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Need stave angles

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Forum topic by Hammerheadhowie posted 04-05-2021 12:07 PM 490 views 2 times favorited 32 replies Add to Favorites Watch
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Hammerheadhowie

15 posts in 12 days


04-05-2021 12:07 PM

Topic tags/keywords: stave angles needed

I found a post from 2014 describing some of the information I need but not enough. My plan is to build a round, barrel like (without the bulge in the middle) structure that will support a manhole cover I have to make an outdoor table. The blog I read said that you need the final drum size (22” diameter), and wall thickness (can be variable but probably an inch) to be able to determine the number of staves and the proper angle to cut the staves. I am definately still missing some pertinent info to figure this out. I have a lot of home improvement experience but am a novice woodworker. As simple of an explanation as possible would be appreciated. I was never great at math. This is my first blog entry ever by the way.

-- Howard Ormond Beach Fl.


32 replies so far

View Lazyman's profile

Lazyman

6932 posts in 2443 days


#1 posted 04-05-2021 12:31 PM

There are several online calculators you can use to determine the angle to cut the staves and how wide to make them to acheive the size drum you want. Here is one. I simply searched for stave calculator and got several other examples as well. You basically need to know the diameter, wood thickness and how many sides you want to use. You may want to play around with the number of sides to get an easy angle to setup on your table saw. If you don’t want a base with straight sides, this splayed miter joint method might help you determine how to make those cuts.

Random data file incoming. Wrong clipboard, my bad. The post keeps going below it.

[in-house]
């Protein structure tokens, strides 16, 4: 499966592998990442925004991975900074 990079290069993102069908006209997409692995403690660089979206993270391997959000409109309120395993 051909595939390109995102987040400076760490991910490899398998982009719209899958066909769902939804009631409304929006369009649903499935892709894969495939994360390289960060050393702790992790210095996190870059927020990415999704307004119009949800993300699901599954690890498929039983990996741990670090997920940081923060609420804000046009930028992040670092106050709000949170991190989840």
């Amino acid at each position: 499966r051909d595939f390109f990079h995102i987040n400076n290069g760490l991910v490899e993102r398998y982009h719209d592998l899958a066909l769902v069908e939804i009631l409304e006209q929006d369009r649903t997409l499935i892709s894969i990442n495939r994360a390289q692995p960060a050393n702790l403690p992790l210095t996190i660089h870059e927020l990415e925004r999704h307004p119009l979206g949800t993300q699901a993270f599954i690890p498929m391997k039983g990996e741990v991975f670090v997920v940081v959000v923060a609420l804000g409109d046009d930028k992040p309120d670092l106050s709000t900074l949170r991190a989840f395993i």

-- Nathan, TX -- Hire the lazy man. He may not do as much work but that's because he will find a better way.

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Davevand

260 posts in 1892 days


#2 posted 04-05-2021 05:10 PM

This is the site I use

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DBwoods

28 posts in 455 days


#3 posted 04-06-2021 11:44 AM

Each stave is a slice of pie. A circle has 360 degrees, so if you divide 360 by the number of stave you are going to use you get the angle of the pie slice, then divide that is half to get the angle to set your table saw.

360/20=18/2= a blade angle of 9 degree for either side of your stave.

The more staves you use the rounder appearance you will get. I found 18 staves (10 degree saw blade tilt) looked nice when I made small whiskey barrels, but I wouldn’t go with fewer than that.

Edit: the easiest formula is blade angle=180/#of staves you want to use.

-- At some point in your life you will use everyone of your tools as a hammer.

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Hammerheadhowie

15 posts in 12 days


#4 posted 04-06-2021 02:47 PM

That sounds pretty simple, thanks a lot. My only question now is, how do I determine the size of the staves needed to get my chosen diameter ( which is +- 22 1/2”)?